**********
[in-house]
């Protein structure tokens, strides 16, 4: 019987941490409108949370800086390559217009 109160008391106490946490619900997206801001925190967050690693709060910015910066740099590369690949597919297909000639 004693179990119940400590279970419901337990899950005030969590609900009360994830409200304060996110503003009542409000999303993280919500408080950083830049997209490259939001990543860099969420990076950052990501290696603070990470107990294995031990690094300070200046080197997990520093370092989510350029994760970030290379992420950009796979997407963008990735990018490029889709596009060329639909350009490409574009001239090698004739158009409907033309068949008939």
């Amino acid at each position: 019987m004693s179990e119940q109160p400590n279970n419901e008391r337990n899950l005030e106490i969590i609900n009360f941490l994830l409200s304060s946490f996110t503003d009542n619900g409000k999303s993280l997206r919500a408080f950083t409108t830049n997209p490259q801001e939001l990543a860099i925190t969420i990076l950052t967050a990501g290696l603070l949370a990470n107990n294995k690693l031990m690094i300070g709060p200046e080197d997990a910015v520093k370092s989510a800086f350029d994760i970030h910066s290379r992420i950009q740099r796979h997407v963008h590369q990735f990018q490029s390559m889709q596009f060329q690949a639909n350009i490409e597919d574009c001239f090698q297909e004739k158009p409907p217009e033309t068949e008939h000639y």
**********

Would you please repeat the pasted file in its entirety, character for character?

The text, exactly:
[in-house]
């Protein structure tokens, strides 16, 4: 019987941490409108949370800086390559217009 109160008391106490946490619900997206801001925190967050690693709060910015910066740099590369690949597919297909000639 004693179990119940400590279970419901337990899950005030969590609900009360994830409200304060996110503003009542409000999303993280919500408080950083830049997209490259939001990543860099969420990076950052990501290696603070990470107990294995031990690094300070200046080197997990520093370092989510350029994760970030290379992420950009796979997407963008990735990018490029889709596009060329639909350009490409574009001239090698004739158009409907033309068949008939």
């Amino acid at each position: 019987m004693s179990e119940q109160p400590n279970n419901e008391r337990n899950l005030e106490i969590i609900n009360f941490l994830l409200s304060s946490f996110t503003d009542n619900g409000k999303s993280l997206r919500a408080f950083t409108t830049n997209p490259q801001e939001l990543a860099i925190t969420i990076l950052t967050a990501g290696l603070l949370a990470n107990n294995k690693l031990m690094i300070g709060p200046e080197d997990a910015v520093k370092s989510a800086f350029d994760i970030h910066s290379r992420i950009q740099r796979h997407v963008h590369q990735f990018q490029s390559m889709q596009f060329q690949a639909n350009i490409e597919d574009c001239f090698q297909e004739k158009p409907p217009e033309t068949e008939h000639y």